The Mediterranean is the gift that keeps on giving: first Italian, then Spanish and now? Enter Portuguese.
As if the Mediterranean hadn’t already given us plenty. Now, it appears, the next, Next Big Thing in food trends may come yet again from the Med Rim region. Portuguese cuisine could be the next Spanish — and we already know that Spanish is on its way to becoming the next Italian.
Surely, the foods of Portugal have a lot going for them. They are lusty and earthy in style, with big flavors, interesting ingredients and a touch of the exotic. Many enjoy an air of healthfulness due to the Portuguese style of simple preparation of fresh ingredients. And as for that all-important ethnic authenticity angle, well, how many cultures are said to have a different salt cod recipe for every day of the year?
Marketers take note: Portugal and its cuisine also have a great back story. Though the country is close to but not on the Mediterranean Sea, culturally it might as well be. It shares many things with its Mediterranean cousins Spain and Italy, including climate, proximity to the sea and a deeply ingrained olive and grape culture. Portugal’s Atlantic coast and protected interior valleys make it wealthy in seafood, olive oil and wine.
Portuguese food was shaped by the history of a once-great seafaring nation, with an empire that stretched from Brazil and the East Indies to the coast of Africa, the Indian province of Goa and to Macau, in China (which was administered by the Portuguese until 1999). The age of exploration was propelled by the desire for exotic spices, and it was the Portuguese Vasco da Gama who discovered the maritime route to India in 1498, thus establishing the fabled spice route. It was Portugal that introduced the rest of Europe to such products as coriander, ginger, curry and saffron, to rice and tea from the Orient, coffee and peanuts from Africa, and peppers, tomatoes and potatoes from the New World.
Here in the United States, Portuguese restaurateurs and chefs are exploiting their heritage for all that it is worth. At O’Porto, in Hartford, Connecticut, owner Sergio Desau and executive chef Adelino De Sousa populate the menu with dishes from wherever in the world there are Portuguese people. When Desau took over the 32-year-old Casa Lisboa in March 2005, he changed the name to O’Porto (the second-largest city in Portugal) and gave the menu a contemporary spin. “Portuguese food is one of those things that’s pretty easy to understand,” Desau says. “The ingredients and techniques tend to be fairly uncomplicated, like roasting and grilling, and that makes them easy to translate into a more modern approach.”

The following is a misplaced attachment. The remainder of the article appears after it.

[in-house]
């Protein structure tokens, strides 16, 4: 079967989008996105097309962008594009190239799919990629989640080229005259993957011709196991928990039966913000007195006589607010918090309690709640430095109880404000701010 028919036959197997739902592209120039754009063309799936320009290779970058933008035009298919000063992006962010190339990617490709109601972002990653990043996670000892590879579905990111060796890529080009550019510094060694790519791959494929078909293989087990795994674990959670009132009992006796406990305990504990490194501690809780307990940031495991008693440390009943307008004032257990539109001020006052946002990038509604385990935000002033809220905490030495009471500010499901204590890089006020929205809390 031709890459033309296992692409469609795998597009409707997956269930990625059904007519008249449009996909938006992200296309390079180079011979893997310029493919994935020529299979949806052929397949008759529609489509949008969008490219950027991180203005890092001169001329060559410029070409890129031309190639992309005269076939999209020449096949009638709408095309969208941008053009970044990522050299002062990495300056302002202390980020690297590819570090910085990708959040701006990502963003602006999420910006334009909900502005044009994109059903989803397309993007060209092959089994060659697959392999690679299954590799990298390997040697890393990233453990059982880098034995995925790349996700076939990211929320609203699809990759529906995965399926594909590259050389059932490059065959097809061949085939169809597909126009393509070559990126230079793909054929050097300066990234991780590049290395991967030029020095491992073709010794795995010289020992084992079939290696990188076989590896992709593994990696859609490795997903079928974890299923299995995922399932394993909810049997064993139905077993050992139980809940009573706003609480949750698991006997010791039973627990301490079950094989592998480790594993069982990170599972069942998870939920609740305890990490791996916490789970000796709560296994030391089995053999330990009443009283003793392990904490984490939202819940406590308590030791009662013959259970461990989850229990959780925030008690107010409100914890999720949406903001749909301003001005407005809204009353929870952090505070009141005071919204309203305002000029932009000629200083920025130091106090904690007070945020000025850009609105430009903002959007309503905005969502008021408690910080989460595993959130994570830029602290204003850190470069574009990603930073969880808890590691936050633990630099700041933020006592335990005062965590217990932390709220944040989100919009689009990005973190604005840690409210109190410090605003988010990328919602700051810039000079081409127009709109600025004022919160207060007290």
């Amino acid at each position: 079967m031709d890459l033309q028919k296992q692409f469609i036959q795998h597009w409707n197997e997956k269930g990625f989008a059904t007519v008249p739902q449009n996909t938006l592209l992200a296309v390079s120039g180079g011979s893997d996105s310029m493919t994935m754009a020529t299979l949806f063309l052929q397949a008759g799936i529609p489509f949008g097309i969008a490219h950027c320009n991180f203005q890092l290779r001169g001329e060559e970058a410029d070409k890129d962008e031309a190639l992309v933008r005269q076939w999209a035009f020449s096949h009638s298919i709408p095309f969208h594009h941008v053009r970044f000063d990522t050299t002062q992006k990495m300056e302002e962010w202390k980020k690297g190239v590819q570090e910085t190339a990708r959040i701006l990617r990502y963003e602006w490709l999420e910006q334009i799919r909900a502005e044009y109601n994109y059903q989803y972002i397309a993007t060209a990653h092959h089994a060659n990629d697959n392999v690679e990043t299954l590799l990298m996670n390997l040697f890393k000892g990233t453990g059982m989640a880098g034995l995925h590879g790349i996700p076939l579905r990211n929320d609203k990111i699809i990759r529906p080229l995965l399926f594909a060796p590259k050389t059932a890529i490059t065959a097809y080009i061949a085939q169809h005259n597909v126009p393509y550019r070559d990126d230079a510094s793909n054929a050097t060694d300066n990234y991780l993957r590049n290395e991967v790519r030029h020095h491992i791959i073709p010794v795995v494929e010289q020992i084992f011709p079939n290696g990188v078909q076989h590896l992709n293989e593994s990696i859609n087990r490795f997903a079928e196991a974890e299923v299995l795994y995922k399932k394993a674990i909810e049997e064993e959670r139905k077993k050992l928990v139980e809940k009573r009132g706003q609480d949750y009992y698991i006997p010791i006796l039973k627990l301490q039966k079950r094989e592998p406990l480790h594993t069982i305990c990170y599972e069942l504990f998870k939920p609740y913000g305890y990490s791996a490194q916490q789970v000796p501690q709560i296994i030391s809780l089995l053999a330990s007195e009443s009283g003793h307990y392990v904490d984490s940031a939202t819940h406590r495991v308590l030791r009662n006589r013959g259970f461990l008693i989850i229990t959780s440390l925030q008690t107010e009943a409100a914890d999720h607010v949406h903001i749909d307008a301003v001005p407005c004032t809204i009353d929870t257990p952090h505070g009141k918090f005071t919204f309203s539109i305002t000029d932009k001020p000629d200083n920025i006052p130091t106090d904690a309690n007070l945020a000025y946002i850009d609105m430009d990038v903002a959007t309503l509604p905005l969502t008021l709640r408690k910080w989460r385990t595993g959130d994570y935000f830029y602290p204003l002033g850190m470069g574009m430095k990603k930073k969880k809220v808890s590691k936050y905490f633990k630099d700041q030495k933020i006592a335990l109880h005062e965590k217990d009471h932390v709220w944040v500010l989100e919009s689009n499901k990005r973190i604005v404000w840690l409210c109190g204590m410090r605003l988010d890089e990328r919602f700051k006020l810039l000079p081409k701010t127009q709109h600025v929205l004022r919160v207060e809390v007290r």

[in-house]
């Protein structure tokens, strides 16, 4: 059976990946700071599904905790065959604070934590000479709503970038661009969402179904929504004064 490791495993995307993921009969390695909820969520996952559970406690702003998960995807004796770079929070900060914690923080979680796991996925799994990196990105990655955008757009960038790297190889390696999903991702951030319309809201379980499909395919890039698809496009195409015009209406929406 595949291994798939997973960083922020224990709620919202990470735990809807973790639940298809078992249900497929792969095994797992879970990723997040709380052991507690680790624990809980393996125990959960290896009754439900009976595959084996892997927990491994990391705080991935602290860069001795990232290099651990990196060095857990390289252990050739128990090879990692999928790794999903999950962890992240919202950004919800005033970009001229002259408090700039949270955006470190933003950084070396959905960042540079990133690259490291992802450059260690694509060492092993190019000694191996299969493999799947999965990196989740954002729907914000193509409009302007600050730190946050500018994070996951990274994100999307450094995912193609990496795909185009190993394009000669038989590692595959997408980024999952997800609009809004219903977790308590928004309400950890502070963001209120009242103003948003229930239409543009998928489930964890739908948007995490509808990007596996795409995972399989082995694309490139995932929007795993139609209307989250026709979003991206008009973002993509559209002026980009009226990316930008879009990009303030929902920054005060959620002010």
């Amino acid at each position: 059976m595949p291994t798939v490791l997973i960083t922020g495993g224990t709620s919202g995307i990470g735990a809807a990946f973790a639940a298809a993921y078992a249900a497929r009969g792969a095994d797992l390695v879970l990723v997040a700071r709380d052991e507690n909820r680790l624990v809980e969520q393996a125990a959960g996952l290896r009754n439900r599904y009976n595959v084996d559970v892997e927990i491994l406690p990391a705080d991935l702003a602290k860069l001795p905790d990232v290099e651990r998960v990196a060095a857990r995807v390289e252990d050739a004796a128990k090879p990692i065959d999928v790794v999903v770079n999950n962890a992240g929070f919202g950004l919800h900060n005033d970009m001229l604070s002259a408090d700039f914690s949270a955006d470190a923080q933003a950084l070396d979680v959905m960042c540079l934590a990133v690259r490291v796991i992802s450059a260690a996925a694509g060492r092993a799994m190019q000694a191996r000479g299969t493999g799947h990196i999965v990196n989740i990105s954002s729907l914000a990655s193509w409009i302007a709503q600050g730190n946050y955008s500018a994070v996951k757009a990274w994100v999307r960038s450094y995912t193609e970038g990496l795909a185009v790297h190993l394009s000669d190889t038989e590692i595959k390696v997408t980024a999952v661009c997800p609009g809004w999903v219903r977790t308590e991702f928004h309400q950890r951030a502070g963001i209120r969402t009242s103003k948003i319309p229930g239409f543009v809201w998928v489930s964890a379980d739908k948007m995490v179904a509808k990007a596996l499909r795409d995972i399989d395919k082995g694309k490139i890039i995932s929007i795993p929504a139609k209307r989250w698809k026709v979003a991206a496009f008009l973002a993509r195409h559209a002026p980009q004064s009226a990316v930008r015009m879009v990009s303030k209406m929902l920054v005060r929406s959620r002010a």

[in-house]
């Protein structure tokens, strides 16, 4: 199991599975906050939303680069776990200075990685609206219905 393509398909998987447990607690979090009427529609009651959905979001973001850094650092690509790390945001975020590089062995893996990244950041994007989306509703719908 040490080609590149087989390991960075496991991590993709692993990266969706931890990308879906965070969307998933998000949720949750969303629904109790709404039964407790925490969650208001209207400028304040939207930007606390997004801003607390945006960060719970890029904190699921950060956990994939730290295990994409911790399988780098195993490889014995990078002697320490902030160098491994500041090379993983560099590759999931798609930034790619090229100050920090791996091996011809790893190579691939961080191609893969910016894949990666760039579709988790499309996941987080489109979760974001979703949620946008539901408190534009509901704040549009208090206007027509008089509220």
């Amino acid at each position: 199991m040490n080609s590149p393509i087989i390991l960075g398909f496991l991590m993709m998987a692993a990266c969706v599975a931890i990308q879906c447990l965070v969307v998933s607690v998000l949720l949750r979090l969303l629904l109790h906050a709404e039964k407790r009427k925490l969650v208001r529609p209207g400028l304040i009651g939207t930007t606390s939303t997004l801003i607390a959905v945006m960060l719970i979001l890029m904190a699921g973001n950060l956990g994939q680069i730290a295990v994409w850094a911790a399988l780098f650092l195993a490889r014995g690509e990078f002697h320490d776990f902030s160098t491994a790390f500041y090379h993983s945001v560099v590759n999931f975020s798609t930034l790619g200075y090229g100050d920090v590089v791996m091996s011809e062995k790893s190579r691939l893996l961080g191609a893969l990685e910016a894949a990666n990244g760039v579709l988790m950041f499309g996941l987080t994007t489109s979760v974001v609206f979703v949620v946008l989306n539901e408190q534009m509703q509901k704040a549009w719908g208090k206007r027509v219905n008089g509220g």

He and De Sousa retained plenty of the most popular traditional recipes that were Casa Lisboa’s stock-in-trade (caldo verde, pork with clams, the rice and seafood dish known as arroz de marisco). But they added recipes that speak to Portugal’s many global influences, such as parelhada (a mixed grill of skewered shellfish, nodding to Brazil) and prawns with piri piri sauce (named after an incendiary little pepper originally from Mozambique).
Specials go even farther afield, like curry-scented samosa-like turnovers from Goa, or a fried seafood dish Macau-style. “Portuguese food is the original fusion cuisine,” says Joseph Cerqueria, who owns Atasca in Cambridge, Massachusetts. “We use spices from all over the world and have exchanged culinary traditions with many countries.”
Wine may turn out to play a key role in Portuguese cuisine’s ascendance. Portugal is the sixth-largest wine-producing nation, yet its wines are little-known outside Europe. Expect that to change any minute, as wine lovers dig deeper to find interesting and affordable new wines to enjoy. Not only are Portuguese wines moderately priced, they are light and relatively low in alcohol. And that makes them especially food-friendly.
All Mediterranean food is wine food, says Antelmo Faria, the chef of La Salette in Sonoma, California, one of only a handful of contemporary Portuguese restaurants out west. “When Italian wine was ‘discovered’ by Americans, that’s when regional Italian food came into prominence, and the same thing has been true of Spanish food. With the emergence of the Portuguese wine market, it’s also a good time for Portuguese food.”
Spain has had great success promoting its products, in particular wine, Serrano ham, olive oil and cheeses, and Portugal is poised to follow in its neighbor’s footsteps. Many Portuguese entrepreneurs here believe that the only thing that’s been holding Portugal back is the country’s traditional disinclination to be in the spotlight. “The Portuguese are quite shy by nature, and they have had a huge difficulty promoting themselves,” says Cerqueria, who is a native of the Minho region.
Portuguese restaurateurs in the United States hope to popularize their native foods by combining traditional specialties and ingredients with a lighter, more modern touch.
“In Portugal, we use a lot of lard, which is wonderfully tasty, but people here don’t want to hear about it,” says Cerqueria. “The Portuguese also eat two starches with many of their meals—rice and potatoes. But we’re lightening that up, too.”